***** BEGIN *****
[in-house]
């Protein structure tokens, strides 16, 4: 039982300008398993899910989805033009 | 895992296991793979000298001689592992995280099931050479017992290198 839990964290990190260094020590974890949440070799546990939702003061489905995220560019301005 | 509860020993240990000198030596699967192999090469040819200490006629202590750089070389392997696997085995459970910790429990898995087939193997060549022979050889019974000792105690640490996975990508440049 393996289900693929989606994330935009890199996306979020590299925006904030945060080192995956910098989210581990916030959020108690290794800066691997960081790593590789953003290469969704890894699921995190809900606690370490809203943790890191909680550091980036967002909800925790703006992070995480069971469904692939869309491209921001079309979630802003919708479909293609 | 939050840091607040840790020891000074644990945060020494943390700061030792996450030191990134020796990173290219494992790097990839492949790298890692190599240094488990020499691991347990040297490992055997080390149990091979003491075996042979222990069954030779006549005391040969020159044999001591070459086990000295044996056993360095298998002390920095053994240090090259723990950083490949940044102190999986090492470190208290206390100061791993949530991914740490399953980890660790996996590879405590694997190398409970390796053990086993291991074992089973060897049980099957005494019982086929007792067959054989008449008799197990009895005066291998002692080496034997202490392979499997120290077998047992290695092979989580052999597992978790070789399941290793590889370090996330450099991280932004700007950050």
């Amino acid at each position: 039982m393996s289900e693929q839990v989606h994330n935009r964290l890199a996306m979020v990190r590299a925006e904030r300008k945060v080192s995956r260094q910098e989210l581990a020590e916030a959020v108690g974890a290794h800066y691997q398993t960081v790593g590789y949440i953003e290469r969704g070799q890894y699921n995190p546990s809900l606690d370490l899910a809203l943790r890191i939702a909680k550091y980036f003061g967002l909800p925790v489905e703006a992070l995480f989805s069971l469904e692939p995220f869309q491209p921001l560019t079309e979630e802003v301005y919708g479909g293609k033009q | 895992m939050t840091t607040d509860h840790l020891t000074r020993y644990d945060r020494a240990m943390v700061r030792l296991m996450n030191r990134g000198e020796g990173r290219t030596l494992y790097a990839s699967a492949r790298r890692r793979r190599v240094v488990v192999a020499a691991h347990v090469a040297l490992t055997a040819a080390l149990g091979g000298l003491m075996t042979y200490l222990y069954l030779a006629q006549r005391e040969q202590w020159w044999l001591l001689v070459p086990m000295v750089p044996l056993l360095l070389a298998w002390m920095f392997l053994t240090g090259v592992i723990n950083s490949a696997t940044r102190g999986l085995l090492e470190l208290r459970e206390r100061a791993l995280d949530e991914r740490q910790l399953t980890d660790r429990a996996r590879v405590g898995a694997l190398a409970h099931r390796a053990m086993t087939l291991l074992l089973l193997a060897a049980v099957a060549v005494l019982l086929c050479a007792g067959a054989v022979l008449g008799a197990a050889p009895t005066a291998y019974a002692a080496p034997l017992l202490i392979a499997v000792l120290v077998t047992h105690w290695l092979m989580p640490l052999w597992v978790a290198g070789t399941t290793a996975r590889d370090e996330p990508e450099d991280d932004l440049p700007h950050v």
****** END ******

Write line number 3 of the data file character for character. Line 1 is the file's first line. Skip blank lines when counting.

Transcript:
């Amino acid at each position: 039982m393996s289900e693929q839990v989606h994330n935009r964290l890199a996306m979020v990190r590299a925006e904030r300008k945060v080192s995956r260094q910098e989210l581990a020590e916030a959020v108690g974890a290794h800066y691997q398993t960081v790593g590789y949440i953003e290469r969704g070799q890894y699921n995190p546990s809900l606690d370490l899910a809203l943790r890191i939702a909680k550091y980036f003061g967002l909800p925790v489905e703006a992070l995480f989805s069971l469904e692939p995220f869309q491209p921001l560019t079309e979630e802003v301005y919708g479909g293609k033009q | 895992m939050t840091t607040d509860h840790l020891t000074r020993y644990d945060r020494a240990m943390v700061r030792l296991m996450n030191r990134g000198e020796g990173r290219t030596l494992y790097a990839s699967a492949r790298r890692r793979r190599v240094v488990v192999a020499a691991h347990v090469a040297l490992t055997a040819a080390l149990g091979g000298l003491m075996t042979y200490l222990y069954l030779a006629q006549r005391e040969q202590w020159w044999l001591l001689v070459p086990m000295v750089p044996l056993l360095l070389a298998w002390m920095f392997l053994t240090g090259v592992i723990n950083s490949a696997t940044r102190g999986l085995l090492e470190l208290r459970e206390r100061a791993l995280d949530e991914r740490q910790l399953t980890d660790r429990a996996r590879v405590g898995a694997l190398a409970h099931r390796a053990m086993t087939l291991l074992l089973l193997a060897a049980v099957a060549v005494l019982l086929c050479a007792g067959a054989v022979l008449g008799a197990a050889p009895t005066a291998y019974a002692a080496p034997l017992l202490i392979a499997v000792l120290v077998t047992h105690w290695l092979m989580p640490l052999w597992v978790a290198g070789t399941t290793a996975r590889d370090e996330p990508e450099d991280d932004l440049p700007h950050v």